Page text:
A campaign event April 16 turned into a screaming match as Republican gubernatorial candidate and former Dalton Mayor David Pennington held a news conference inside the state Capitol.
Pennington said he was going to make a “major announcement” that Wednesday. But the fairly standard conference took a quick turn when Randy Evans, Governor Nathan Deal’s attorney, jumped in. The heated exchange appeared to be about campaign financial disclosures.
‘You had the governor’s attorney hijack that press conference,” said AJC political reporter Jim Galloway.
Galloway, who was at the press conference, joined the “On The Story” weekly political roundtable to talk about how Pennington’s political event turned into a bout of political theatre.
“David Pennington, the former mayor of Dalton had given us 24 hours-given the world 24 hours notice- that he was going to stand outside the governor’s office and say something extremely important,” said Galloway. “And it turns out, when you give a governor 24 hours notice, you give him a chance to get lawyered up.”
Pennington was trying to make two points, says Galloway. One- that the governor is refusing the debate his Republican primary opponents -and two- trying to draw attention to an old controversial business deal of the governor’s, which involved the sale of an auto salvage company called Copart.
In return Randy Evans accused the gubernatorial candidate of hiding financial issues, including a business he operated in New York.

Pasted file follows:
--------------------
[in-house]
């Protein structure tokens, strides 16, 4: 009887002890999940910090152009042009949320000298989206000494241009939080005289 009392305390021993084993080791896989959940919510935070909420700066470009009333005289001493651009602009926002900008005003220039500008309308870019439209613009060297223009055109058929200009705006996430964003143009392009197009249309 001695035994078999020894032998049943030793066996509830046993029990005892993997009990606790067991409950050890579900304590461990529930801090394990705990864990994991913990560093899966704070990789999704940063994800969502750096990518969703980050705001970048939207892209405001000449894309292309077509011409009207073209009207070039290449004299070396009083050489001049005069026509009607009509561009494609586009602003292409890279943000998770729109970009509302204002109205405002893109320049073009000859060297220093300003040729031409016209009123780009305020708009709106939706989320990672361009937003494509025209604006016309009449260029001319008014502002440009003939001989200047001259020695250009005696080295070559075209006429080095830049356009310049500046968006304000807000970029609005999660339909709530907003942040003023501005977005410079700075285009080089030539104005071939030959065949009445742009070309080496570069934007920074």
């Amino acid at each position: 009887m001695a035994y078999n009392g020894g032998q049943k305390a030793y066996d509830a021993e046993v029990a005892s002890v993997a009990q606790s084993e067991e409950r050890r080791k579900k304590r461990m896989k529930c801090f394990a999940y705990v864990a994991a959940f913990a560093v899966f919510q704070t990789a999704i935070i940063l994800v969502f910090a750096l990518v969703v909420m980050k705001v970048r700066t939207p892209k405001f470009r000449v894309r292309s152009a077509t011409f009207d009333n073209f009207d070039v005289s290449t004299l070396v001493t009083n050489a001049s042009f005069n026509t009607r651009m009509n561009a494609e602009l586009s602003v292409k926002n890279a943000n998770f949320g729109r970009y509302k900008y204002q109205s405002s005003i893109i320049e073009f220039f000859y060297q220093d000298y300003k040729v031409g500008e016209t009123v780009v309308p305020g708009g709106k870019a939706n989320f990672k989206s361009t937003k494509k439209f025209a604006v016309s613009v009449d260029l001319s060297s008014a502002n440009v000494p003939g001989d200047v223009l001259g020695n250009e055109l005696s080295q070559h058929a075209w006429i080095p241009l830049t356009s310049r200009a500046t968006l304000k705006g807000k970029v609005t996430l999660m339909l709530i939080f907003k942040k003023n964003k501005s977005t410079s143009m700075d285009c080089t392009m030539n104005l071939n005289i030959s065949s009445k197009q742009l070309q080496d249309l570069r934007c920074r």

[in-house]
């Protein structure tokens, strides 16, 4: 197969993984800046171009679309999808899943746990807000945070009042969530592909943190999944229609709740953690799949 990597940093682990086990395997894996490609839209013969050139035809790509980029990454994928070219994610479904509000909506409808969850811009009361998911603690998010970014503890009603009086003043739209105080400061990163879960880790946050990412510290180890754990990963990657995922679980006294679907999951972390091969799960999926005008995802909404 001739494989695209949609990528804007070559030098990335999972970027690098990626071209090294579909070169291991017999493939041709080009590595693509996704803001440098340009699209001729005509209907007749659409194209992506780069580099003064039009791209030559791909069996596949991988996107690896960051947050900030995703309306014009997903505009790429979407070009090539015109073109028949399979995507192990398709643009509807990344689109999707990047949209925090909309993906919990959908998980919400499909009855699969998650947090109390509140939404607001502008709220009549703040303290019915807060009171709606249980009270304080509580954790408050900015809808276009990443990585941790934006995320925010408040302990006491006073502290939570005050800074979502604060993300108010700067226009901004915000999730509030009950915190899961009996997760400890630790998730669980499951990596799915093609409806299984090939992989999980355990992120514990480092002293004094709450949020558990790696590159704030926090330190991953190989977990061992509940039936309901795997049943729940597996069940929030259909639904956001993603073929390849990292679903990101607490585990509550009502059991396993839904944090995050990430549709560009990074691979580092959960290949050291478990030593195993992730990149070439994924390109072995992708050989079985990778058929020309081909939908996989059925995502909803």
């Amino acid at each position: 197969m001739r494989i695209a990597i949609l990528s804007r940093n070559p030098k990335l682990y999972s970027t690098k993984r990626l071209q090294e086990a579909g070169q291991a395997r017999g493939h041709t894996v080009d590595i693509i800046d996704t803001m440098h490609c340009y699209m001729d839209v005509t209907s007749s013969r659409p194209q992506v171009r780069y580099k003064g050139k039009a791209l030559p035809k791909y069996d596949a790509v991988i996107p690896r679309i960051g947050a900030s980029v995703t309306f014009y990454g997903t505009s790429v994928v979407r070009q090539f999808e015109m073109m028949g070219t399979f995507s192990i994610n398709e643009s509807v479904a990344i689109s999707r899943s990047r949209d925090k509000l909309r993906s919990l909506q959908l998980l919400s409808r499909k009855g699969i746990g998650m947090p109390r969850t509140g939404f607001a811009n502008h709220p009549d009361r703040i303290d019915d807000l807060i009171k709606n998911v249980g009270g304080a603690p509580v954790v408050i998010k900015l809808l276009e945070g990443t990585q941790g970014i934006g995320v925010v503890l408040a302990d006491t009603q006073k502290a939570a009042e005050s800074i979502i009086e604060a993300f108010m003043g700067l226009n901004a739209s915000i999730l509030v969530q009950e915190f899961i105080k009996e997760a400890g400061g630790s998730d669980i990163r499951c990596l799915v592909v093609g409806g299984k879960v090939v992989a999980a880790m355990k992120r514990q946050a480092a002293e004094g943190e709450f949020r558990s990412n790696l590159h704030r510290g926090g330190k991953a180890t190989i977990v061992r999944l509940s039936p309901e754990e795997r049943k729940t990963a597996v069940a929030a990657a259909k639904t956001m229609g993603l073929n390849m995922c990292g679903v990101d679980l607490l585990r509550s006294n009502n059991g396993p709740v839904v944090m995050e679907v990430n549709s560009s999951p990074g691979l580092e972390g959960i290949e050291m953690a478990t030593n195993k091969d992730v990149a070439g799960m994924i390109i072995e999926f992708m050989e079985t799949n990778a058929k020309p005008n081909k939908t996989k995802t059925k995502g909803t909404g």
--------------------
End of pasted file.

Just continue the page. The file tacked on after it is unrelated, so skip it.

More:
Democratic strategist Tharon Johnson says Pennington’s strategy of a 24-hour alert before trying to drop a political bomb was the wrong decision.
“I think it was a very sort of amateur move to give the governor’s staff and the governor has a good campaign team, said Johnson. “24 hours notice that you’re going to come and talk.. it’s something that he’s definitely going to learn from and move forward.”
Todd Rehm, GOP political consultant and editor of the website GaPundit, agrees. He says Pennington made two mistakes: giving 24 hour notice of his conference and making his major “announcement” on his opponent’s turf.
“What I think this does beyond the embarrassment that he’s going to be feeling today is it marginalized him from a press point of view,” said Rehm. “Nobody’s going to take him seriously when he comes out with his next great announcement and nobody’s going to cover it.”
But the blow may not only be to Pennington’s media credibility. Syndicated columnist Jackie Cushman says Wednesday’s press conference gives the impression that Pennington doesn’t have his finger on the pulse of real issues facing the state.
“I think it does show that he’s not talking about the people of Georgia,” said Cushman. “So Deal is going about, he’s signing bills. He’s doing business. He’s taking care of the state of Georgia. And this guy is talking about.. you know.. other issues. People care about 'how are we today?' ".
Governor Deal was not at the Capitol during the press conference.The Republican gubernatorial candidate debate is May 14.